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Maha Shivaratri 2024 Date Shubh Muhurat, Puja Timing, About Festival

Maha Shivratri, a significant Hindu festival, is dedicated to Lord Shiva, the deity associated with destruction and regeneration. Celebrated annually, it falls on the 14th day of the dark fortnight in the month of Phalgun and this year it falls on 08th March 2024. Devotees observe fasts, visit Shiva temples, and offer prayers, seeking blessings for strength, wisdom, and inner peace. In today’s article I am going to share everything related to Maha Shivratri 2024 either it’s date, shubh muhurat & puja timing etc.

Devotees adorn Shiva lingams with water, milk, and Bilva leaves, signifying purification and devotion. Maha Shivratri also serves as a reminder of the cosmic dance of Lord Shiva, known as the “Tandava,” representing the eternal cycle of creation, preservation, and destruction.

Maha Shivaratri

Maha Shivaratri 2024 Puja Date and Time

Mahashivratri 2024

Event Date & Time Day
Mahashivratri 08th, Marc 2024 Friday
Nishita Kaal Puja Time 12:07 AM to 12:56 AM on March 09, 2024 Saturday
Ratri First Prahar Puja Time 06:25 PM to 09:28 PM on March 09, 2024 Saturday
Ratri Second Prahar Puja Time 09:28 PM to 12:31 AM on March 09, 2024 Saturday
Ratri Third Prahar Puja Time 12:31 AM to 03:34 AM on March 09, 2024 Saturday
Ratri Fourth Prahar Puja Time 03:34 AM to 06:37 AM on March 09, 2024 Saturday
Chaturdashi Tithi Begins 09:57 PM on March 08, 2024 Friday
Chaturdashi Tithi Ends 06:17 PM on March 09, 2024 Saturday

Facts About Maha Shivratri 2024

  1. Celebration of Lord Shiva: Maha Shivratri is primarily dedicated to Lord Shiva, one of the principal deities in Hinduism, known as the god of destruction and regeneration.
  2. A Night of Awakening: The festival’s name, Maha Shivratri, translates to “the Great Night of Shiva.” It is believed that Lord Shiva performed the cosmic dance, known as the “Tandava,” on this night.
  3. Lunar Alignment: Maha Shivratri usually falls on the 14th night of the waning moon in the Hindu month of Phalgun. The timing is considered auspicious for spiritual practices.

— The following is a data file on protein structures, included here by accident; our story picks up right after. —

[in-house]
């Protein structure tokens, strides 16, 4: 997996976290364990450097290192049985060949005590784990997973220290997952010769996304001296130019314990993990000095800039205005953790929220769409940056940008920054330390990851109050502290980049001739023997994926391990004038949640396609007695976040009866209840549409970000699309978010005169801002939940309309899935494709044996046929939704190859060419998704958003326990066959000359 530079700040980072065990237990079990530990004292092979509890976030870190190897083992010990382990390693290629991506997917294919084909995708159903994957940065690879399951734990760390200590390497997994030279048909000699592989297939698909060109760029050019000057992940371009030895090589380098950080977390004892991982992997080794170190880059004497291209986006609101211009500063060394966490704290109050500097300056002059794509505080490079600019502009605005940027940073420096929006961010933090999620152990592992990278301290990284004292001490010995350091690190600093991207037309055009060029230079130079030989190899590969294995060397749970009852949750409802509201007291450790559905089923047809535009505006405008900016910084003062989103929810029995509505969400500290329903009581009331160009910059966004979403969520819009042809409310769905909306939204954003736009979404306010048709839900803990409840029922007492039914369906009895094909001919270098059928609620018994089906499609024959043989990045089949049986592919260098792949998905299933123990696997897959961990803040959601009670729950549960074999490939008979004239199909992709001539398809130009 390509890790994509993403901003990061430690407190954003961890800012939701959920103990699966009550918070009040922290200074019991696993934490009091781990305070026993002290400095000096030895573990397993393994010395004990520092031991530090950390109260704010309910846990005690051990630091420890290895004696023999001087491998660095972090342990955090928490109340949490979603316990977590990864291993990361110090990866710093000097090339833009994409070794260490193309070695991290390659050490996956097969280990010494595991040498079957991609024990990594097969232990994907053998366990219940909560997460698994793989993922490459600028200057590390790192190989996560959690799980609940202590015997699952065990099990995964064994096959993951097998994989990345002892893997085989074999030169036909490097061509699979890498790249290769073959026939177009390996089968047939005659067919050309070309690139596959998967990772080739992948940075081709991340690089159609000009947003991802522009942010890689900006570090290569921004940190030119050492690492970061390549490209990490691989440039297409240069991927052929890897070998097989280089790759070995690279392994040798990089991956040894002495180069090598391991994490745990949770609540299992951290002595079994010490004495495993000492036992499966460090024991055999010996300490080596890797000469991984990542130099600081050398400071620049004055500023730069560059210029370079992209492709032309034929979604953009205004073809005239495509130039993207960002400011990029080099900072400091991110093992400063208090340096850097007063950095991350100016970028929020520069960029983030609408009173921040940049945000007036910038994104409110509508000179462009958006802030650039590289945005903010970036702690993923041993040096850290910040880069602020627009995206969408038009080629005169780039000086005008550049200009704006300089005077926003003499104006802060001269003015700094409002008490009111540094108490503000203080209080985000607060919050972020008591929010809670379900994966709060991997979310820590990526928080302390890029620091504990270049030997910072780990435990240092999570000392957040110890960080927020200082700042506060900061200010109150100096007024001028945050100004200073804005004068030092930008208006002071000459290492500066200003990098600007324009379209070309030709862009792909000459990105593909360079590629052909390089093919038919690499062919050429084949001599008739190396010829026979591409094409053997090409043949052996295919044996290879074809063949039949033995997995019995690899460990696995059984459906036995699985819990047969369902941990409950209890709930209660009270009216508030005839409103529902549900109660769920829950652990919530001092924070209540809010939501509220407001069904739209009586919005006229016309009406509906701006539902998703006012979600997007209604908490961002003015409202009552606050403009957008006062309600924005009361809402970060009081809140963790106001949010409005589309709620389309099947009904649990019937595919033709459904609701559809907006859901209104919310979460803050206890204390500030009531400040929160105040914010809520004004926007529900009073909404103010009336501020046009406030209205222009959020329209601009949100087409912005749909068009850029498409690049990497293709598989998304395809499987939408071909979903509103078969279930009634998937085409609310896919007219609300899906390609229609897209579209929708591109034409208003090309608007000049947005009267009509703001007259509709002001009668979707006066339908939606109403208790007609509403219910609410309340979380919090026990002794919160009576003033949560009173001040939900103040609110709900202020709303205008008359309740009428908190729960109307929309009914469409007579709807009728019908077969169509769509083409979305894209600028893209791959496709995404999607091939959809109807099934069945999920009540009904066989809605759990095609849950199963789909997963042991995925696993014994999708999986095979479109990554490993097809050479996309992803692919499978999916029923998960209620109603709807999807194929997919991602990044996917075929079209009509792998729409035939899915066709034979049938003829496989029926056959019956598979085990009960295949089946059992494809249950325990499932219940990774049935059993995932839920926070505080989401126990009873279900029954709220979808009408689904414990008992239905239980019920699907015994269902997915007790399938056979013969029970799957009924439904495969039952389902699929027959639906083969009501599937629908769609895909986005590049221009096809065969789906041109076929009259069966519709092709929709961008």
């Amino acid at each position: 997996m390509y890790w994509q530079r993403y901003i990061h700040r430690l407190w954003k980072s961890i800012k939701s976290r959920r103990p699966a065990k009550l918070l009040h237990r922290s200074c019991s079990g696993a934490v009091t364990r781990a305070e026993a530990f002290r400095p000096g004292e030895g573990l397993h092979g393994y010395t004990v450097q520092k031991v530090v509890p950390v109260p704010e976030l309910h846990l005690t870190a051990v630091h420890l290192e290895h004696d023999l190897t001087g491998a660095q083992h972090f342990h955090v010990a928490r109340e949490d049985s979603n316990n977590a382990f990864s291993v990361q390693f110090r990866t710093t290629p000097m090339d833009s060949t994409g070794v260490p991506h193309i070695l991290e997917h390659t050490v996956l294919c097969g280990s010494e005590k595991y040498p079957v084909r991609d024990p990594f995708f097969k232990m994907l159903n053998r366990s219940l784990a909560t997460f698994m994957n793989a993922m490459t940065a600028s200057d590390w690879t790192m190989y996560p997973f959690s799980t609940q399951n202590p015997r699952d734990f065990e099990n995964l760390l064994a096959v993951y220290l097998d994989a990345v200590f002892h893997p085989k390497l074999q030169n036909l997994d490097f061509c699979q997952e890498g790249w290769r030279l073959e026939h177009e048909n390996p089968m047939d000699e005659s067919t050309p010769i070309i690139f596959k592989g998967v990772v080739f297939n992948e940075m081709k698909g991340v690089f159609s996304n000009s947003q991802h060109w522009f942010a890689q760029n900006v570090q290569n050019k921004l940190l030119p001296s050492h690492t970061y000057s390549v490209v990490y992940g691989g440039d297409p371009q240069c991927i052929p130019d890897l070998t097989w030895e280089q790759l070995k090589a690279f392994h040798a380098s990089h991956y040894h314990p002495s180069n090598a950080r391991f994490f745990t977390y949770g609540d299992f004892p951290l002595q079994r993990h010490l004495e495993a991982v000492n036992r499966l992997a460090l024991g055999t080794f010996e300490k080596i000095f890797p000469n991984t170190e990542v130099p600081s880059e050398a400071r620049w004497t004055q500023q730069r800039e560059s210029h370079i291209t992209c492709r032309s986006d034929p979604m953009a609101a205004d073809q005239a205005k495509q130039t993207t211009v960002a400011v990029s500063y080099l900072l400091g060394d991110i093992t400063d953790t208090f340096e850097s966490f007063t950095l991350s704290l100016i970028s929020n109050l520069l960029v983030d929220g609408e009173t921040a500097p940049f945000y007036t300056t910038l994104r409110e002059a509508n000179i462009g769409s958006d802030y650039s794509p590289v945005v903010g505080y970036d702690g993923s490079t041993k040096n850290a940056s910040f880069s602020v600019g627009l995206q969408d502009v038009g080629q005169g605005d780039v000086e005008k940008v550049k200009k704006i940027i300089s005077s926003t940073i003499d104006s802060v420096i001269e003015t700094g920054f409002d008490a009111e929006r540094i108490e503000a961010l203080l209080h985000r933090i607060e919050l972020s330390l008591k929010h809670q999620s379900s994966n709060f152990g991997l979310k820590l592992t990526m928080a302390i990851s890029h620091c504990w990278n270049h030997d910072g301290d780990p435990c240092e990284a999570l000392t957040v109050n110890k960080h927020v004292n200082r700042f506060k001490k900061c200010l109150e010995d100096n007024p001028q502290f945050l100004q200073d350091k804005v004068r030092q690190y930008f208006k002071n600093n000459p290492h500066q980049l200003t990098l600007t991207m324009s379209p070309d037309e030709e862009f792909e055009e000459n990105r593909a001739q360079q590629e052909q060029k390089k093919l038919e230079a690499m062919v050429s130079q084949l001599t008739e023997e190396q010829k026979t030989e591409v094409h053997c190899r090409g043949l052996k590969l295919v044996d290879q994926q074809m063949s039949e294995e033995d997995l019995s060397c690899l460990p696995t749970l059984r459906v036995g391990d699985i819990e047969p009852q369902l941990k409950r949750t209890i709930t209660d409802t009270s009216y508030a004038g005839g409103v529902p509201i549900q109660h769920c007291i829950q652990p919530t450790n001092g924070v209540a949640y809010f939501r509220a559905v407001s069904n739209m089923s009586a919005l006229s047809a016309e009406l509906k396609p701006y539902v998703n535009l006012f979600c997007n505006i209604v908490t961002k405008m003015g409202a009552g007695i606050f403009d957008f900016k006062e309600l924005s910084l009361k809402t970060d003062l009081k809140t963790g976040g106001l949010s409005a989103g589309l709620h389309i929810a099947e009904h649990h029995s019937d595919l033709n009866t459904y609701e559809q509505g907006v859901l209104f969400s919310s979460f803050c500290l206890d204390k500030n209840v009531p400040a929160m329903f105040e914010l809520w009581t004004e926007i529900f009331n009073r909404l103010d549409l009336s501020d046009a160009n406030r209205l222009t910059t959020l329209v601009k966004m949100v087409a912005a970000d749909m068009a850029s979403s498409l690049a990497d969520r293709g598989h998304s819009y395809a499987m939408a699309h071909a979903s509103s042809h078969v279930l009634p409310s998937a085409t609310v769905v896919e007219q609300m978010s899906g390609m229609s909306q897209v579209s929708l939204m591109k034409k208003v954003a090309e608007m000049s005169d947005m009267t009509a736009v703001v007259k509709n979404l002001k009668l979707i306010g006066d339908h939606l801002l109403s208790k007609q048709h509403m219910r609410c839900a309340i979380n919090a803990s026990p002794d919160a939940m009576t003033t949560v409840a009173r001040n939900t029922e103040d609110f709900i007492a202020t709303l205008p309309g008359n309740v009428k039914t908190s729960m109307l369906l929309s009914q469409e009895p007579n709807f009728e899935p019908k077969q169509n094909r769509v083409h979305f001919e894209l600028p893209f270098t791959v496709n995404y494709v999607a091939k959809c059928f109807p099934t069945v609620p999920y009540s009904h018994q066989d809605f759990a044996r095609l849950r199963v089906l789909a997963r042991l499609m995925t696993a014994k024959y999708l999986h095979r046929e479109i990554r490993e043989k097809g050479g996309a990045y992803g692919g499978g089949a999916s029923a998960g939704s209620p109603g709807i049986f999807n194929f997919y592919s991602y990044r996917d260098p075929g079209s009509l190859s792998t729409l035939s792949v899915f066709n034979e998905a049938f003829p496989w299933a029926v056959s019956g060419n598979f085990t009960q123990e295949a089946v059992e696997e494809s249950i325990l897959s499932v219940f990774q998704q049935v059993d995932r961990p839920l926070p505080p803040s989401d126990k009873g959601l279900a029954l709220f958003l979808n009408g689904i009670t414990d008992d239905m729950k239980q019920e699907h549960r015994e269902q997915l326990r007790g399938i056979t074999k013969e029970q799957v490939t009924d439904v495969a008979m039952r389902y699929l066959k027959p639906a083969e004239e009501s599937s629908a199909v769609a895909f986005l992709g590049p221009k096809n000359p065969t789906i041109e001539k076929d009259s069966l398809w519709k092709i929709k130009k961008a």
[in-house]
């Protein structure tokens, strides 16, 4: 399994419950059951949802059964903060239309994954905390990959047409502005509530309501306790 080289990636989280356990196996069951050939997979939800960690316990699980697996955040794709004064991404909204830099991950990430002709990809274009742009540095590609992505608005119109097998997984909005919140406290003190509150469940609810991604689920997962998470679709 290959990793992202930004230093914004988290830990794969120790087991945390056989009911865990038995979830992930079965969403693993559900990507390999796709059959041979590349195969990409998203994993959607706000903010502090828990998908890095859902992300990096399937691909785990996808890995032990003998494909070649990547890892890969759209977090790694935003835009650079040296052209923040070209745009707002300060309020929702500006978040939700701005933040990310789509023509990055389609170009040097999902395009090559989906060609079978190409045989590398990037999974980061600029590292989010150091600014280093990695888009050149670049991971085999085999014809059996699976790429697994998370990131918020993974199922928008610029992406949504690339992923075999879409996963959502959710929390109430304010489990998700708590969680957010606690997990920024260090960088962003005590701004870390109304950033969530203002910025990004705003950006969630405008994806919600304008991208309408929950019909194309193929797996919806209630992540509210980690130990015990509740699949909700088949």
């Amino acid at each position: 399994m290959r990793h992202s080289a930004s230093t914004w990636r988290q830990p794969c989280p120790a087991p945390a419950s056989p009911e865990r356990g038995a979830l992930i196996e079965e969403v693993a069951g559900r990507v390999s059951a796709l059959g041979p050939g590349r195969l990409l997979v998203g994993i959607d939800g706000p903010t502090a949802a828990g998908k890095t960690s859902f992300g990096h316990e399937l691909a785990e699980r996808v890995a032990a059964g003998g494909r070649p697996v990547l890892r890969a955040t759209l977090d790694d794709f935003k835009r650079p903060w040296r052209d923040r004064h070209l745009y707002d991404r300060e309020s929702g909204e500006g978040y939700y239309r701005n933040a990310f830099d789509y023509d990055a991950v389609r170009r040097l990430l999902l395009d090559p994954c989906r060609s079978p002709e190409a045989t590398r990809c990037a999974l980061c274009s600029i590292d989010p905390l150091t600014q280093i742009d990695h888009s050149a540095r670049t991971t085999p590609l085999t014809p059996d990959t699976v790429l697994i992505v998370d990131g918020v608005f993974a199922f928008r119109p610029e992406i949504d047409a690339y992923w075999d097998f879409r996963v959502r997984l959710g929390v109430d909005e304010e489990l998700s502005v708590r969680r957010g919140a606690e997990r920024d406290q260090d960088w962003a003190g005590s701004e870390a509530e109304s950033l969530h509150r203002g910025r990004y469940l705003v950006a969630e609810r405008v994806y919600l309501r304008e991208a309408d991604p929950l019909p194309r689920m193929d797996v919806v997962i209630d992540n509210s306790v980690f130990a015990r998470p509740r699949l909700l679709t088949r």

4. Fasting and Devotion: Devotees observe fasts on this day, consuming only fruits, milk, and specific foods. It is a day for introspection, prayer, and seeking Lord Shiva’s blessings.
  5. Significance of Lingam: Worship during Maha Shivratri often involves offering milk, water, honey, and Bilva leaves to the Shiva Lingam, representing the formless aspect of Lord Shiva.
  6. Legends and Myths: Various legends surround Maha Shivratri, including the marriage of Shiva and Parvati, the churning of the ocean (Samudra Manthan), and the emergence of the Shiva Lingam.
  7. Nightlong Vigil (Jaagran): Many devotees stay awake throughout the night, engaging in prayers, meditation, and singing hymns. This nightlong vigil, known as “jaagran,” symbolizes awareness and dedication.
  8. Social and Cultural Celebrations: Beyond religious observances, Maha Shivratri is a time for cultural events, bhajans (devotional songs), and community celebrations, fostering a sense of unity and devotion.
  9. Harvest Festival: In some regions, Maha Shivratri marks the arrival of spring and the harvest season, adding agricultural significance to the festivities.
  10. Universal Significance: While Maha Shivratri is rooted in Hindu tradition, people from various backgrounds and beliefs participate in the celebration, emphasizing its universal appeal and message of spiritual awakening.


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